Air pollution is a constant fact of life for 81 million urban residents of Latin America, leading to an estimated 2.3 million cases of chronic respiratory illness every year among children, to 105,000 cases of chronic bronchitis among the elderly, and to nearly 65 million lost workdays (LAC CDE, 1992). Mexico City, São Paulo, and Santiago all have very high pollution indexes. Buenos Aires, Bogotá, Rio de Janeiro, and Caracas are not free of this problem either, although due to their geographical locations and climatic conditions they are less seriously affected (ECLAC, 1993a).
Mexico City has probably experienced one of the worst air pollution problems in the world. The weather and topography greatly hamper dispersal of the enormous volumes of pollutants that are emitted into the air, especially during the dry season (Gligo, 1995). World Health Organization guidelines for sulphur dioxide, suspended particulate matter, and carbon monoxide were all regularly exceeded in the city during the 1970s and 1980s (UNEP and WHO, 1992), although there has been a marked improvement over the past five years. According to estimates in 1992, suspended particulate matter in Mexico City from vehicles and other sources increased mortality rates about 0.038 per cent, and thus contributed to 6,400 deaths (Margulis, 1992). In addition, it was estimated that elevated ozone concentration contributed to the loss of around 6.4 million workdays a year, and that 29 per cent of children had unhealthy blood lead levels (Margulis, 1992). Similar patterns have been observed in many other cities of the region.
Two main factors are causing an increase in urban air pollution in the region: the mounting number of motor vehicles in use, and the expansion of industrial activity. Mexico City alone has more than 4.2 million motor vehicles (Cevalos, 1996), while in Santiago, the number of motor vehicles has tripled over the past 15 years (ECLAC, 1991). The use of motor vehicles produces more air pollution than any other single human activity, with an estimated 80-90 per cent of lead in ambient air coming from the combustion of leaded gasoline, despite the fact that unleaded gasoline has been introduced in most Latin American countries (WRI/UNEP/UNDP/WB, 1996). The growth of industrial activity has been especially marked in the larger countries and major cities. Following the slowdown in the 1980s due to economic stagnation, industrial activities are once again picking up (ECLAC, 1996), and with them, environmental pollution is increasing.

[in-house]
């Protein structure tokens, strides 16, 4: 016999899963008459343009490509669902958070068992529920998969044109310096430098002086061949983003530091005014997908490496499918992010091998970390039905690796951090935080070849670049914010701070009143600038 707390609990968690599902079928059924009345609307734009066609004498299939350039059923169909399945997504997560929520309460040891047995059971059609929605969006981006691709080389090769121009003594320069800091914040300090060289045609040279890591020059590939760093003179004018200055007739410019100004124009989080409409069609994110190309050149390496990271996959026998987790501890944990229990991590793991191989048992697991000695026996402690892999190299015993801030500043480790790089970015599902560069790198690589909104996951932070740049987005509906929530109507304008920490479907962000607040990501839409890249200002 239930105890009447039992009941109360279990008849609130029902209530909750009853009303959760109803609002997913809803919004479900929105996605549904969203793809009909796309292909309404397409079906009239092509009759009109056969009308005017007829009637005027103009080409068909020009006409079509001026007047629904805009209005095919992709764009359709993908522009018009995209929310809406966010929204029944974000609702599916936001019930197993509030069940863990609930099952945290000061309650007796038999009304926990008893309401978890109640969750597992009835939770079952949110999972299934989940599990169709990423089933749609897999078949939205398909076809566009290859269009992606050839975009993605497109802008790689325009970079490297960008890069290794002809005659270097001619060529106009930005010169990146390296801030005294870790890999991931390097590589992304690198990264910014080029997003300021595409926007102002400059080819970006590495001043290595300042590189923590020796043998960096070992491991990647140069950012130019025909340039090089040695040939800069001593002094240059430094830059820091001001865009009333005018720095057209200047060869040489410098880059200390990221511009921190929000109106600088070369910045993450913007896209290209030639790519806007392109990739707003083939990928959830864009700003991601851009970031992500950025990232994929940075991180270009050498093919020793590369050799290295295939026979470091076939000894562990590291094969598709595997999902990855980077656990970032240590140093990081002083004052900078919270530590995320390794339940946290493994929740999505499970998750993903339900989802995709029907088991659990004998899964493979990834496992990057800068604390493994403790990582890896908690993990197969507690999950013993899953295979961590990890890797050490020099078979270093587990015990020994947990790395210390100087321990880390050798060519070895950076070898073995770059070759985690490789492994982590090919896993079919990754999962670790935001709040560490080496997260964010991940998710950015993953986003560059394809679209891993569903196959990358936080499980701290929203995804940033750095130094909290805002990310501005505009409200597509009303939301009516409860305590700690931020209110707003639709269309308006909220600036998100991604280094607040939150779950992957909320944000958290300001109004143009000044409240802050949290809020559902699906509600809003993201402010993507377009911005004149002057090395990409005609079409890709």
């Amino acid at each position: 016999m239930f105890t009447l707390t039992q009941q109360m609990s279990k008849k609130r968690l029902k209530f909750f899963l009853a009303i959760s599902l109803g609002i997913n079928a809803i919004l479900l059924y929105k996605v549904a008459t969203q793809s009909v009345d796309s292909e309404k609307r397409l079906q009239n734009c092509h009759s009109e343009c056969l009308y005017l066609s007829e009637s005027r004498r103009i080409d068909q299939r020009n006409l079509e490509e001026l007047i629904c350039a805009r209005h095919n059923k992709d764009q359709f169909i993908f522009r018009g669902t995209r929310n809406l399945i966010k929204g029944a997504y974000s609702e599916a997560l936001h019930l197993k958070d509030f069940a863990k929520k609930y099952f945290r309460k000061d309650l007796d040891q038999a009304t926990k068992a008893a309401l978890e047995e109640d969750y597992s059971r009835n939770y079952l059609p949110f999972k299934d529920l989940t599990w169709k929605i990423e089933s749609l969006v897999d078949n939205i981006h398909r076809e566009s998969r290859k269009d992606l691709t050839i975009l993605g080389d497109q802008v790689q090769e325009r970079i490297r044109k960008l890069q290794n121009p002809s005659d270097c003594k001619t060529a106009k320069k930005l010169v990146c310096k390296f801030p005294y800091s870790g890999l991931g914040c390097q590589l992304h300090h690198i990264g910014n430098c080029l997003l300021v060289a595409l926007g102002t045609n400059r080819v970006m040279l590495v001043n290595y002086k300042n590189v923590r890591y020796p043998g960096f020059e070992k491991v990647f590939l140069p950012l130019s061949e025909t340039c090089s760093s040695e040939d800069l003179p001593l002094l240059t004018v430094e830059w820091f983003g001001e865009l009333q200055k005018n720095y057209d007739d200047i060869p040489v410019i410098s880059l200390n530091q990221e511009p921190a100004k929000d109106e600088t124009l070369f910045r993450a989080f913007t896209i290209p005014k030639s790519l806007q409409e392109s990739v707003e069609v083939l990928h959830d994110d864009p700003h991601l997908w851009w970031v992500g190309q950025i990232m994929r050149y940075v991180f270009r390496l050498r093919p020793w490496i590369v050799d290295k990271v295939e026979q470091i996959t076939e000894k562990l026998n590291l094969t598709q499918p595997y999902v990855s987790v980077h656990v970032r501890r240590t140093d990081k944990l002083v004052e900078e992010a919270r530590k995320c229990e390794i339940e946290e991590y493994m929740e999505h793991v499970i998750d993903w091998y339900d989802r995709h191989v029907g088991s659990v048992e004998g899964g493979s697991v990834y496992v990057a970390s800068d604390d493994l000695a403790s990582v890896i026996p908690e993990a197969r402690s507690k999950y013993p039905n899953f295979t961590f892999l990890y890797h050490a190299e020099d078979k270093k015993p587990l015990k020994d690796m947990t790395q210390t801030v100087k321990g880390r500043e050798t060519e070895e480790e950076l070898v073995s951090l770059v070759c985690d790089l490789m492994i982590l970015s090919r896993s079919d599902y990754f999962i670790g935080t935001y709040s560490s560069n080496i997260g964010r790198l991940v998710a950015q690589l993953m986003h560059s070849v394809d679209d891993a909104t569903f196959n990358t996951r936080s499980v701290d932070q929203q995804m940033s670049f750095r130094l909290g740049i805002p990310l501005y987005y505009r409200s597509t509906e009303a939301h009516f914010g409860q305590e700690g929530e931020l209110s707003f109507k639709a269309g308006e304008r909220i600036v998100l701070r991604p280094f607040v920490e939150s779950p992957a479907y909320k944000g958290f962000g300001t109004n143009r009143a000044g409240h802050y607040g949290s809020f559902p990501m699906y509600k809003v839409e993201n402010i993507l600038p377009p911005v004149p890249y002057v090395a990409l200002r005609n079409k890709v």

Although few countries aside from the smaller ones in the Caribbean face water supply problems on a national scale, many must deal with such problems in urban areas. Local water shortages are particularly acute in the region's megacities. The supply of drinking water is also a major environmental, technological, and financial challenge in many of the smaller cities.
Lima, Peru, for example, is located in an area where not enough water is available, which has forced the costly extraction of water from distant watersheds. In other large urban centres, water supply is based on the unsustainable exploitation of underground aquifers. In Buenos Aires, some 55 per cent of the population obtains its drinking water from underground sources, some of which have serious levels of pollution. In Mexico City, around two thirds of the water used in the city is obtained from aquifers at a rate of extraction more than double the recharge rate (Gligo, 1995).
The concentration and increases in urban population in the region have also generated difficulties in the supply of water of adequate quality. In most cities, piped drinking water is not available to everyone. The mounting demand for drinking water has outstripped its supply, causing serious problems (ECLAC, 1992). Access to safe water in the region is highly variable, ranging from 100 per cent for the urban dwellers of Cuba and Chile to 63 per cent for those in the urban areas of Ecuador (UNICEF, 1994). Some 10 per cent of urban households in Bolivia, 25 per cent in Ecuador, 30 per cent in Guatemala, and 13 per cent in Honduras are without access to piped water-inside or outside (UN, 1995a).
The absence of sewage treatment, especially in rapidly expanding urban areas, creates problems. Approximately 80 per cent of the urban population in the region has access to adequate sanitation and sewerage services (collection, but not treatment), although there is great variation among the countries-from 100 per cent in Chile and 97 per cent in Venezuela to 40 per cent in Bolivia and 56 per cent in Ecuador (UNICEF, 1994). This relatively high percentage of sewage collection coupled with the low share receiving any treatment before discharge into rivers, lakes, and seas has resulted in water quality problems not only in cities, but also on downstream areas, coastal areas, and beaches.
Many of the megacities, such as Mexico City and São Paulo-Santos, contain large concentrations of industry with correspondingly high levels of contamination. Such cities are often highly polluted and lack adequate social and sanitation infrastructure and proper policies for the treatment of hazardous industrial waste. At the same time, land pressures and urban poverty mean that communities are often built near industrial plants that dump their wastes into the rivers, the seas, or onto the nearby land, and that pollute the air. The inhabitants of these low-income neighbourhoods are consequently exposed to hazardous waste and face health risks.
In addition, increasingly stringent environmental standards in the industrial world, particularly in North America, have driven industries to transfer some of their most polluting technologies to developing countries such as Mexico (LAC CDE, 1992). The need to develop a local industry has forced many LAC countries to accept polluting technologies and, in some cases, also the transboundary traffic of hazardous wastes. The largest proportion of hazardous wastes coming into the region does so under the terms of agreements between the United States and Mexico. As of 1988, Mexico had accepted 30,000 tons of such waste for industrial recycling (ECLAC, 1993b).